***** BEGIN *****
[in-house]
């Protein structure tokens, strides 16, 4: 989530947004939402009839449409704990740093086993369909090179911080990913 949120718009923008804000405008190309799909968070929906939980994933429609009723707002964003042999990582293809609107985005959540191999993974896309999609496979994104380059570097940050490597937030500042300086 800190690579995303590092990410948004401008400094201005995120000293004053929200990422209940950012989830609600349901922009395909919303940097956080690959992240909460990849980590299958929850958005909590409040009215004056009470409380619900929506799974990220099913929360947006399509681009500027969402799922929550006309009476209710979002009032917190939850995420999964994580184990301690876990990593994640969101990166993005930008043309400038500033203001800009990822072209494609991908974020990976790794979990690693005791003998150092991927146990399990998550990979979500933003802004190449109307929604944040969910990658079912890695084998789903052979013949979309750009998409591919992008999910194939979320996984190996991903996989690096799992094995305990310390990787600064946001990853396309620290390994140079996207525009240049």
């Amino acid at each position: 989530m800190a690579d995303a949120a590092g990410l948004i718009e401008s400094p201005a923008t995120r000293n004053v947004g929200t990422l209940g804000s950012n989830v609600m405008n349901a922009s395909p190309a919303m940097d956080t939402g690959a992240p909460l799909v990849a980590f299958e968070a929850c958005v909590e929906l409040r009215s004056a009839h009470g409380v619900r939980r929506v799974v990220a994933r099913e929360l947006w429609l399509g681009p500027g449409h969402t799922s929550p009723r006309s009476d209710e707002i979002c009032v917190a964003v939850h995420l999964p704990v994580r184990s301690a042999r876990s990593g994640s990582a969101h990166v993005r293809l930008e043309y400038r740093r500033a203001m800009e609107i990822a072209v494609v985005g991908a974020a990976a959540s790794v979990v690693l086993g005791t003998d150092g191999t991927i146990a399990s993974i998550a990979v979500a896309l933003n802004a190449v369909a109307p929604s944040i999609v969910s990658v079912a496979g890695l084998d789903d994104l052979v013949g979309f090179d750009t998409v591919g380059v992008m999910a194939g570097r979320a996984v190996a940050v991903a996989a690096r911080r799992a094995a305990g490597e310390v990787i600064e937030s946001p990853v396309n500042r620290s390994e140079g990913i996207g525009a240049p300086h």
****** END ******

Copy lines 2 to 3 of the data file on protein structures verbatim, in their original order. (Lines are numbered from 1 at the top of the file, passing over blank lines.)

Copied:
């Protein structure tokens, strides 16, 4: 989530947004939402009839449409704990740093086993369909090179911080990913 949120718009923008804000405008190309799909968070929906939980994933429609009723707002964003042999990582293809609107985005959540191999993974896309999609496979994104380059570097940050490597937030500042300086 800190690579995303590092990410948004401008400094201005995120000293004053929200990422209940950012989830609600349901922009395909919303940097956080690959992240909460990849980590299958929850958005909590409040009215004056009470409380619900929506799974990220099913929360947006399509681009500027969402799922929550006309009476209710979002009032917190939850995420999964994580184990301690876990990593994640969101990166993005930008043309400038500033203001800009990822072209494609991908974020990976790794979990690693005791003998150092991927146990399990998550990979979500933003802004190449109307929604944040969910990658079912890695084998789903052979013949979309750009998409591919992008999910194939979320996984190996991903996989690096799992094995305990310390990787600064946001990853396309620290390994140079996207525009240049």
């Amino acid at each position: 989530m800190a690579d995303a949120a590092g990410l948004i718009e401008s400094p201005a923008t995120r000293n004053v947004g929200t990422l209940g804000s950012n989830v609600m405008n349901a922009s395909p190309a919303m940097d956080t939402g690959a992240p909460l799909v990849a980590f299958e968070a929850c958005v909590e929906l409040r009215s004056a009839h009470g409380v619900r939980r929506v799974v990220a994933r099913e929360l947006w429609l399509g681009p500027g449409h969402t799922s929550p009723r006309s009476d209710e707002i979002c009032v917190a964003v939850h995420l999964p704990v994580r184990s301690a042999r876990s990593g994640s990582a969101h990166v993005r293809l930008e043309y400038r740093r500033a203001m800009e609107i990822a072209v494609v985005g991908a974020a990976a959540s790794v979990v690693l086993g005791t003998d150092g191999t991927i146990a399990s993974i998550a990979v979500a896309l933003n802004a190449v369909a109307p929604s944040i999609v969910s990658v079912a496979g890695l084998d789903d994104l052979v013949g979309f090179d750009t998409v591919g380059v992008m999910a194939g570097r979320a996984v190996a940050v991903a996989a690096r911080r799992a094995a305990g490597e310390v990787i600064e937030s946001p990853v396309n500042r620290s390994e140079g990913i996207g525009a240049p300086h």